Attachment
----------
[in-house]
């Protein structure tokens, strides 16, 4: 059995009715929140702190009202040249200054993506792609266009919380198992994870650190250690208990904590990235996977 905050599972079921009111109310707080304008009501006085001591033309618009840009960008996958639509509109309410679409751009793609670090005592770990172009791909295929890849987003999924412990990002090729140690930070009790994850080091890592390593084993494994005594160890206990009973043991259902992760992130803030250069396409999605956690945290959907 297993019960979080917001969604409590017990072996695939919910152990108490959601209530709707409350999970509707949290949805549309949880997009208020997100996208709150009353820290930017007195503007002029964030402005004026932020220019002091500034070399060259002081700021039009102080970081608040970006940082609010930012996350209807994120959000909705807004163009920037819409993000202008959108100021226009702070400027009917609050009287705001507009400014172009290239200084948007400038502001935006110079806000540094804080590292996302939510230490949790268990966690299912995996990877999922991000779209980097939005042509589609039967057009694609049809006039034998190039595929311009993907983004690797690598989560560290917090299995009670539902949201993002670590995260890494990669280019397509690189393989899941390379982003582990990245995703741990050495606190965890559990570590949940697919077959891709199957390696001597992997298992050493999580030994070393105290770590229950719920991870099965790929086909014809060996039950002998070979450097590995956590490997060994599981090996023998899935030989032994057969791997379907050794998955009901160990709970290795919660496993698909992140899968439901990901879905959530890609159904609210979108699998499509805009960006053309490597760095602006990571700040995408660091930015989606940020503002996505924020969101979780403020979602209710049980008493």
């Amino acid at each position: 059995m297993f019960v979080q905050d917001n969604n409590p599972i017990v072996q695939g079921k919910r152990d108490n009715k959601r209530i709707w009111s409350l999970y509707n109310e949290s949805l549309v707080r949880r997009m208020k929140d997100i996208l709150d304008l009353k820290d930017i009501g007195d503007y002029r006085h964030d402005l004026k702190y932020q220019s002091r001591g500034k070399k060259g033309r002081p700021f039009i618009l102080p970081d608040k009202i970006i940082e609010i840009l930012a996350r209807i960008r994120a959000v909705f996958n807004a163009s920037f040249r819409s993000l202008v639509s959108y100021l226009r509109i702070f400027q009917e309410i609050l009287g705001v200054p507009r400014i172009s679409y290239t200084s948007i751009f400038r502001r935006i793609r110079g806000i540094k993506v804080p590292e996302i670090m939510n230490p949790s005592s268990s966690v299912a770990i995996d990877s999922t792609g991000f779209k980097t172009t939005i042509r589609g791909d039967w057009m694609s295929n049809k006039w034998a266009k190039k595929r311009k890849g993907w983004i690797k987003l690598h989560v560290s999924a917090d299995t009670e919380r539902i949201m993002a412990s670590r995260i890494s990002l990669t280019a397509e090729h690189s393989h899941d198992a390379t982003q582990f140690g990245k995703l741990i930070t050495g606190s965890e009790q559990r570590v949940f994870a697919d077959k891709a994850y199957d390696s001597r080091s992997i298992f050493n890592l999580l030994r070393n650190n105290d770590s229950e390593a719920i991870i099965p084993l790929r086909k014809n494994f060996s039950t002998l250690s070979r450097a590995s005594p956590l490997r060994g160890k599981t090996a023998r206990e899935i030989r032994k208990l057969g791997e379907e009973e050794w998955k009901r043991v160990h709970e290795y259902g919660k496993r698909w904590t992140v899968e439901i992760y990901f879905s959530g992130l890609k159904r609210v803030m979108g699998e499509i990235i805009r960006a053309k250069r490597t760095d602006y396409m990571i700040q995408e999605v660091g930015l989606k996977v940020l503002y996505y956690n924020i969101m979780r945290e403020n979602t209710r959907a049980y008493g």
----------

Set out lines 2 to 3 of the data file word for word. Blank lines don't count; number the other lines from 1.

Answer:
């Protein structure tokens, strides 16, 4: 059995009715929140702190009202040249200054993506792609266009919380198992994870650190250690208990904590990235996977 905050599972079921009111109310707080304008009501006085001591033309618009840009960008996958639509509109309410679409751009793609670090005592770990172009791909295929890849987003999924412990990002090729140690930070009790994850080091890592390593084993494994005594160890206990009973043991259902992760992130803030250069396409999605956690945290959907 297993019960979080917001969604409590017990072996695939919910152990108490959601209530709707409350999970509707949290949805549309949880997009208020997100996208709150009353820290930017007195503007002029964030402005004026932020220019002091500034070399060259002081700021039009102080970081608040970006940082609010930012996350209807994120959000909705807004163009920037819409993000202008959108100021226009702070400027009917609050009287705001507009400014172009290239200084948007400038502001935006110079806000540094804080590292996302939510230490949790268990966690299912995996990877999922991000779209980097939005042509589609039967057009694609049809006039034998190039595929311009993907983004690797690598989560560290917090299995009670539902949201993002670590995260890494990669280019397509690189393989899941390379982003582990990245995703741990050495606190965890559990570590949940697919077959891709199957390696001597992997298992050493999580030994070393105290770590229950719920991870099965790929086909014809060996039950002998070979450097590995956590490997060994599981090996023998899935030989032994057969791997379907050794998955009901160990709970290795919660496993698909992140899968439901990901879905959530890609159904609210979108699998499509805009960006053309490597760095602006990571700040995408660091930015989606940020503002996505924020969101979780403020979602209710049980008493």
């Amino acid at each position: 059995m297993f019960v979080q905050d917001n969604n409590p599972i017990v072996q695939g079921k919910r152990d108490n009715k959601r209530i709707w009111s409350l999970y509707n109310e949290s949805l549309v707080r949880r997009m208020k929140d997100i996208l709150d304008l009353k820290d930017i009501g007195d503007y002029r006085h964030d402005l004026k702190y932020q220019s002091r001591g500034k070399k060259g033309r002081p700021f039009i618009l102080p970081d608040k009202i970006i940082e609010i840009l930012a996350r209807i960008r994120a959000v909705f996958n807004a163009s920037f040249r819409s993000l202008v639509s959108y100021l226009r509109i702070f400027q009917e309410i609050l009287g705001v200054p507009r400014i172009s679409y290239t200084s948007i751009f400038r502001r935006i793609r110079g806000i540094k993506v804080p590292e996302i670090m939510n230490p949790s005592s268990s966690v299912a770990i995996d990877s999922t792609g991000f779209k980097t172009t939005i042509r589609g791909d039967w057009m694609s295929n049809k006039w034998a266009k190039k595929r311009k890849g993907w983004i690797k987003l690598h989560v560290s999924a917090d299995t009670e919380r539902i949201m993002a412990s670590r995260i890494s990002l990669t280019a397509e090729h690189s393989h899941d198992a390379t982003q582990f140690g990245k995703l741990i930070t050495g606190s965890e009790q559990r570590v949940f994870a697919d077959k891709a994850y199957d390696s001597r080091s992997i298992f050493n890592l999580l030994r070393n650190n105290d770590s229950e390593a719920i991870i099965p084993l790929r086909k014809n494994f060996s039950t002998l250690s070979r450097a590995s005594p956590l490997r060994g160890k599981t090996a023998r206990e899935i030989r032994k208990l057969g791997e379907e009973e050794w998955k009901r043991v160990h709970e290795y259902g919660k496993r698909w904590t992140v899968e439901i992760y990901f879905s959530g992130l890609k159904r609210v803030m979108g699998e499509i990235i805009r960006a053309k250069r490597t760095d602006y396409m990571i700040q995408e999605v660091g930015l989606k996977v940020l503002y996505y956690n924020i969101m979780r945290e403020n979602t209710r959907a049980y008493g």